jorge serve

Browse the site locally

Now that you have some default files in place, let’s see how the website looks. Run jorge serve on the project directory:

$ cd myblog
$ jorge serve
building site
wrote target/feed.xml
wrote target/blog/goodbye-markdown.html
wrote target/blog/hello-org.html
wrote target/index.html
wrote target/blog/index.html
wrote target/blog/tags.html
serving at http://localhost:4001

As you can see, jorge reads the files located in your src/ directory and replicates them (with a few changes) at the target/ one. Open your browser at http://localhost:4001 you’ll see the website you just created.

Now open src/index.html in your editor. You should see something roughly matching what the browser displayed:

layout: default
<h2><a href="#about" class="title" id="about">About</a></h2>
<p>Welcome to {{ }} by {{ }}.</p>


This file is a liquid template for an HTML file. jorge treats any file inside src/ that begins with --- as a template, regardless of its extension. This means that:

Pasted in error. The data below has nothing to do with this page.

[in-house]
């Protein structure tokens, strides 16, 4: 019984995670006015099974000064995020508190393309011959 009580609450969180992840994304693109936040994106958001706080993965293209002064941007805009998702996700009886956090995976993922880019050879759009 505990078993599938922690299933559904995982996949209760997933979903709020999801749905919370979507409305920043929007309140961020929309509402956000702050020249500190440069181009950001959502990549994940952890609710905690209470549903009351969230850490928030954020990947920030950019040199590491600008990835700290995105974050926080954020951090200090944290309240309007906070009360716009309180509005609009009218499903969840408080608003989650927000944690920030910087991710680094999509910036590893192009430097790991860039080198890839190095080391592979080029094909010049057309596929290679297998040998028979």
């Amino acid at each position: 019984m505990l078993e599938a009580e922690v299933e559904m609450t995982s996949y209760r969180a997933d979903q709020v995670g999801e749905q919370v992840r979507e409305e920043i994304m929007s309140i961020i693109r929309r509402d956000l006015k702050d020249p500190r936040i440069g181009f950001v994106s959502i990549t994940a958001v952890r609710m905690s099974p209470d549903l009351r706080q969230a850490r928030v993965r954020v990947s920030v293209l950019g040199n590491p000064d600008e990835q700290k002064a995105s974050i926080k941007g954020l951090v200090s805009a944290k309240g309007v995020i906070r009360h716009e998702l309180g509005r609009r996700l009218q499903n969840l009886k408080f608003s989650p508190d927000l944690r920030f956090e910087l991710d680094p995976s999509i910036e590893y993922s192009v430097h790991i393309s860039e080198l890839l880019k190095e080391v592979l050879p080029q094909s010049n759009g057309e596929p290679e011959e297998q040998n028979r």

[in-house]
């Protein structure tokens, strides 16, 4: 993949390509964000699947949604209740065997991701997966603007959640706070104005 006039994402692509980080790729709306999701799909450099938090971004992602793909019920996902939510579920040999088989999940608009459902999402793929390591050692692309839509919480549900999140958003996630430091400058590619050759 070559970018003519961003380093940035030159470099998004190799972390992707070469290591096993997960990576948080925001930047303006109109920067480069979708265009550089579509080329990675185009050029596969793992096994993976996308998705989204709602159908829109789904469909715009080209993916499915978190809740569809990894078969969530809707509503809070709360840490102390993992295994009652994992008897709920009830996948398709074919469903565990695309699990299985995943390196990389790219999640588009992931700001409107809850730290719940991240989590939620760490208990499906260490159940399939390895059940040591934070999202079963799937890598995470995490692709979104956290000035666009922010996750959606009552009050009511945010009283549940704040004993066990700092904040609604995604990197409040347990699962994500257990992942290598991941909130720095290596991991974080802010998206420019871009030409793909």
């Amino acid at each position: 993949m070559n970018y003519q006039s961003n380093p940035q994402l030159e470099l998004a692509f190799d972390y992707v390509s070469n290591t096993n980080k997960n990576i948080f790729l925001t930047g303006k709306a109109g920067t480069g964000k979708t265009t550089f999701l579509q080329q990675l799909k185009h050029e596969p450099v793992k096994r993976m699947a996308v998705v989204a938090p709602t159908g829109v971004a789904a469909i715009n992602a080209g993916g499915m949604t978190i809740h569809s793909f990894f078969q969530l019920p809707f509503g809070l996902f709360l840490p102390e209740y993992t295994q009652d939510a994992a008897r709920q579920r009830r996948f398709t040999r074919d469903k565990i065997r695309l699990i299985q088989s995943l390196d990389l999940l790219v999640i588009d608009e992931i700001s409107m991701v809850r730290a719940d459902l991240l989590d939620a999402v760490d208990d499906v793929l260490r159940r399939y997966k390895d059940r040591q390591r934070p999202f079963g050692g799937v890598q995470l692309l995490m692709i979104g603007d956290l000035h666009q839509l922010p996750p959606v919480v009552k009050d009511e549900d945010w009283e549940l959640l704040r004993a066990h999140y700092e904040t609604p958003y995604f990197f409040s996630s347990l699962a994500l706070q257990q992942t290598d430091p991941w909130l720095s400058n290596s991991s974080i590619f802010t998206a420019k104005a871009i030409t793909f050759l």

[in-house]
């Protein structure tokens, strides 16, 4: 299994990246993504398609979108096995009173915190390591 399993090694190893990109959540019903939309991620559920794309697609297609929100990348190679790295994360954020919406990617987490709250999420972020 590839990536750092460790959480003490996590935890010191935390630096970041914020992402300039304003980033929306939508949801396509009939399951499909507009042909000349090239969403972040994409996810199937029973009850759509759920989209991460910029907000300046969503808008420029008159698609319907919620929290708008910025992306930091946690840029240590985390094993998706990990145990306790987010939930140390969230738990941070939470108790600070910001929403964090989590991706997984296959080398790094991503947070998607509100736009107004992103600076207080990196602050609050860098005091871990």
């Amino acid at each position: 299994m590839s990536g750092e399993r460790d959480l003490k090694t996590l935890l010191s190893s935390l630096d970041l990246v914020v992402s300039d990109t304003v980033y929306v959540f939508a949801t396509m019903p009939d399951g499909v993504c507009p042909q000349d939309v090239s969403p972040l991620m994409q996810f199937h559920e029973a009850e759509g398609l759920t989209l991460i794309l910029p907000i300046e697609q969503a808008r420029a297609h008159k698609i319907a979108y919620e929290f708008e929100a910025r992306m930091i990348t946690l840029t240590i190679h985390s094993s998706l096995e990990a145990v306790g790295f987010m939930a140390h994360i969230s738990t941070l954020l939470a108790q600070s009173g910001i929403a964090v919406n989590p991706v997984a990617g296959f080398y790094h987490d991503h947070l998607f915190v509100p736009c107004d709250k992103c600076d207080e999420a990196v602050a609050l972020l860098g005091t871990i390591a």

1. The contents of the --- header (called front matter by site generators like Jekyll and Hugo) will be parsed as YAML and interpreted as page metadata.
  2. The rest of the file contents will be rendered according to the liquid template syntax.
  3. If it’s an org-mode or markdown file, its contents will be converted to their corresponding HTML in the target.

In the example above, the layout: default instructs jorge to embed the index.html rendered output inside the layout defined at layouts/default.html. And the liquid variables expressed by {{ }} and {{ }} will be replaced by the values found at config.yml.

If you update the code in src/index.html, you should see your browser tab refresh automatically to show the changes. Try, for instance, changing the title in the first header:

<h2><a href="#home" class="title" id="home">Home sweet home</a></h2>

The new title should show up on the browser page.